John Boston | The Code of The Cowboy on The 4th of July

John Boston

For years, I would dress up in my finest Sunday-Go-To-Meeting cowboy regalia, climb atop a fine tall horse and lead our annual Fourth of July parade. I’d offer my two practiced waves. The first was the cupped hand slight wrist-wiggle parade wave. The second was the Vatican Pope Cowboy Parade Wave. It’s the same motion, except backward and instead of “Howdy,” you say, “Ciao, bella!”


Courtesy of a Chinese flu bug, no parade. First time we haven’t had one since World War II. Nearly 70 years. Quite the streak. 

We almost didn’t have it in 1955. At the last minute, in something from a Frank Capra movie, people clambered out of businesses and homes, banging washtubs and waving flags, blowing old trombones and making impromptu floats from cars and flatbed trucks. 

Our sheriff knew the parade was illegal. As hundreds of cheering SCVians headed toward him, he shrunk in his seat, pulled his cap over his eyebrows and pretended not to see the clamorous parade. 

I haven’t ridden in our Fourth of July parade in years. Last time, I was grand marshal. Got to ride with my dad and wave from a convertible instead of a 19.5 hands thoroughbred. 


It’s easier to invade Siberia than get a horse to the parade. The valley is different and a few braindead fans can make it impossible. As you ride back to the staging area, people in cars cut you off and honk their horns. I’ve been flipped off and had rude things yelled at me by soccer moms and dads. Kids run out and shoot the horses with silly string and firecrackers. Yuppie mothers push toddlers into the street to run up and hug the horses’ legs.

Lately, I’ve become more of a Deskboy than a Cowboy. Too much sitting. Too much pontificating on my rock ’n’ roll iMac. 

Desperately, I need to just — ride.

Recently, one of my columns didn’t run. Which happens. I can get a little harsh, especially when I’m right. Hope I never change. The commentary was temporarily pulled. A good friend, during the time of riots, felt — and rightly so — discretion was the better part of valor and didn’t want people thinking we’re a bunch of cowboys up here in Santa Clarita.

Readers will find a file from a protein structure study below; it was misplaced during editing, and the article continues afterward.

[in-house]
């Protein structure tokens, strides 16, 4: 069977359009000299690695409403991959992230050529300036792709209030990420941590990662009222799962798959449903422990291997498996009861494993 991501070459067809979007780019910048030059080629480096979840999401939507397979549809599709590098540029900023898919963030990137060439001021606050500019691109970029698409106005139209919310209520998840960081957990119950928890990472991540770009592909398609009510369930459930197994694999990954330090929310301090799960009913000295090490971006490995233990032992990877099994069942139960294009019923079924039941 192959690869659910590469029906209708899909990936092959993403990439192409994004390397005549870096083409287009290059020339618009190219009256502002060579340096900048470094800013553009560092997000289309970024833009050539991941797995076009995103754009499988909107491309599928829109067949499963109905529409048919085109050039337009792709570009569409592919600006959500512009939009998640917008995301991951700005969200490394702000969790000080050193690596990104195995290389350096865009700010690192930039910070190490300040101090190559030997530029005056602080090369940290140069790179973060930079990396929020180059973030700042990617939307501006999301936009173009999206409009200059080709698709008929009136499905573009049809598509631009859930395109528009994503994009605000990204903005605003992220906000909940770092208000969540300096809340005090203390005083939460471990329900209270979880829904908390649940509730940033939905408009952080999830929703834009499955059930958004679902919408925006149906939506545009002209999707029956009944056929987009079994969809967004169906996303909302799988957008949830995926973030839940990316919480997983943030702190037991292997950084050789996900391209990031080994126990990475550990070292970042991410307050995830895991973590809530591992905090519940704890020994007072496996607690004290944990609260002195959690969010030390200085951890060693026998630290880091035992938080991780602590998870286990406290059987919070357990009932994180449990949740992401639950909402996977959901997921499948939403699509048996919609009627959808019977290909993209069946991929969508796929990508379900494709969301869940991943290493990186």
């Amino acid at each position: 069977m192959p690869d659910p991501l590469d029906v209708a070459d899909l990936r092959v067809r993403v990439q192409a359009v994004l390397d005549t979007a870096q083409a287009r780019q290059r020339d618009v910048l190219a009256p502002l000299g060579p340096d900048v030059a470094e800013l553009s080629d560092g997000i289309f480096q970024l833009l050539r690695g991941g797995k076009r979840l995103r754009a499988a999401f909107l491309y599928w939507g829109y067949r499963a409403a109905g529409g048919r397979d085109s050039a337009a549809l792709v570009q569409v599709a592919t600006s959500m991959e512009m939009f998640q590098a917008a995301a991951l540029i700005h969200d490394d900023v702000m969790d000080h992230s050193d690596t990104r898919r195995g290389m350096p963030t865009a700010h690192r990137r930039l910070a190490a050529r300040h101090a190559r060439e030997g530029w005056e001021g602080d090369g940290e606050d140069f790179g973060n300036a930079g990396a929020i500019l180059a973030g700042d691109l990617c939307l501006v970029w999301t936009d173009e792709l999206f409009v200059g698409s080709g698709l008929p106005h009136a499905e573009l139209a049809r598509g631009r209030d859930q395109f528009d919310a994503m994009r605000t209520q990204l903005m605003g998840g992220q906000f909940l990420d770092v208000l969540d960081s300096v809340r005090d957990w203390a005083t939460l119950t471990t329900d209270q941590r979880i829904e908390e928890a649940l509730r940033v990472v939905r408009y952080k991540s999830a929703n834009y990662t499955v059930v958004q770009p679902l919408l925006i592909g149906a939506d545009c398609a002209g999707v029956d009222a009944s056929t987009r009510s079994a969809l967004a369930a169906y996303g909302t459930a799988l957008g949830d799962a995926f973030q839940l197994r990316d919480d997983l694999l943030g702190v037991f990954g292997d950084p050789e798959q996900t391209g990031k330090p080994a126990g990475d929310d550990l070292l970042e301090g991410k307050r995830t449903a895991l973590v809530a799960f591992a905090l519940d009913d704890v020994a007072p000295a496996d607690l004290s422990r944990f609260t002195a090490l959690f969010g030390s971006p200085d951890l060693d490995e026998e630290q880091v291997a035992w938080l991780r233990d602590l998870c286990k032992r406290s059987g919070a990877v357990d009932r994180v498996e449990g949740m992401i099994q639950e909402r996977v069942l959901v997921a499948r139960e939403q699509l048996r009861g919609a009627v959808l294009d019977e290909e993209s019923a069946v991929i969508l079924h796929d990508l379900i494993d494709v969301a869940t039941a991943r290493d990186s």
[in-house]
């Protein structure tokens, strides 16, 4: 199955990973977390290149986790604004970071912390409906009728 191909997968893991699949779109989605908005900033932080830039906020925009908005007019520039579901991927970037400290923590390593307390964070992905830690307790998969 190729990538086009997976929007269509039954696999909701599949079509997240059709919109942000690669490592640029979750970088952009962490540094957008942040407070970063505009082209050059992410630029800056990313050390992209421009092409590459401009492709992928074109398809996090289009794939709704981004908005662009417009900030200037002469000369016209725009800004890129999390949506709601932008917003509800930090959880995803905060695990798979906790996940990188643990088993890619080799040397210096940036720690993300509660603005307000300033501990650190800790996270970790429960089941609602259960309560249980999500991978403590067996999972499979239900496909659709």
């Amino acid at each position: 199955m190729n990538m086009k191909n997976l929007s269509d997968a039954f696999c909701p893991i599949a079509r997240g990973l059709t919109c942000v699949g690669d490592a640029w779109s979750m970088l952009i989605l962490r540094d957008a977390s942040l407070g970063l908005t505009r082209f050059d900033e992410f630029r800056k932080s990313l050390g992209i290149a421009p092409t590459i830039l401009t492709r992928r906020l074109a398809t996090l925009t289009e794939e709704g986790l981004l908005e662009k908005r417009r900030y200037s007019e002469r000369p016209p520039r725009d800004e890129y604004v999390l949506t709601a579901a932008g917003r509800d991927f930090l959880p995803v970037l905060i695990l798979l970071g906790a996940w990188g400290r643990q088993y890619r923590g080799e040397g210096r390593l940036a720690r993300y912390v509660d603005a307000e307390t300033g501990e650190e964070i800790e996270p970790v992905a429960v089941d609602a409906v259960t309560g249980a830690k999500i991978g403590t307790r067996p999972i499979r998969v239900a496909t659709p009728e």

I don’t know if anyone’s noticed, but this Fourth of July, America is writhing in a Hieronymus Bosch mural of our own painting.

I don’t see being a cowboy as much of a problem.

I see it as a solution.

You know what makes America great?


Simple as that.

Good people make the daily attempt to become the man or woman they are supposed be. No one’s perfect. Far from it. But — we strive. We fall. We get up. We’re shaken, sometimes terribly beaten, cheated, lied to, but we get up — time after time after time. There are days we crawl toward that higher vision of the person we’re supposed to be. We ask for help. From God, strangers, family, friends. If our hearts are contrite, always — always — that help is there.

Well. Unless you’re a nihilist.

Good luck with that.

For a hundred-plus years, so many Westerns were shot here in the SCV. Many of the cowboy stars had their own commandments, their moral guidelines written and shared with America’s youth. Many scoff, thinking they were corny. 


Reading a cowboy canon can get you expelled — or beaten. These lists of Western matinee idols all carried a simple roadmap to a most attractive quality: Humble Greatness. The origins of these celluloid cowboy moral and ethical canons actually go back thousands of years, but were rewritten from actual cowboy codes of the 19th-century American frontier, modified and continued into the 1960s. 

Our own Gene Autry had his “Code of Honor.” Gene’s No. 5 is: “A cowboy is free from racial and religious intolerances.” Hm. Wonder if Gene knew that 25% of the West’s cowboys were African American? 

Autry wrote that a cowboy is also kind, “clean about his person in thought, word, and deed.” A cowboy “never takes unfair advantage — even of an enemy.” A cowboy never betrays his trust, doesn’t go back on his word, tells the truth, is respectful, gentle and helpful when someone is in trouble.

Would the mobs of neighboring Los Angeles find this offensive?

The SCV’s Lone Ranger had his 10-point “Creed.” It called for a man to be a friend, to bear witness of our equality, that situations change, but “…the Truth alone lives on forever.”

Hopalong Cassidy? He had his Creed for American Boys & Girls. Hoppy shied away from things Orwellian and called for kids to be honest and truthful. His No. 5 amendment read: “Your good deeds always come to light. So don’t boast or be a show-off.” Hoppy noted that only through hard work and study can you succeed. He wasn’t a fan of laziness.

America has misplaced their elders, blocked their ears to wisdom and common sense. Wickedness reigns. Heroes are in short supply.

Does the world gnash its teeth and fret that Santa Clarita is so passé, so corny, a little too cowboy?

It’s the Fourth of July tomorrow.

Is it better to embrace the cowardice of the mob?

Or, stand up tall, and, hat or no hat — assume the virtues of the Cowboy?

John Boston is a local writer.

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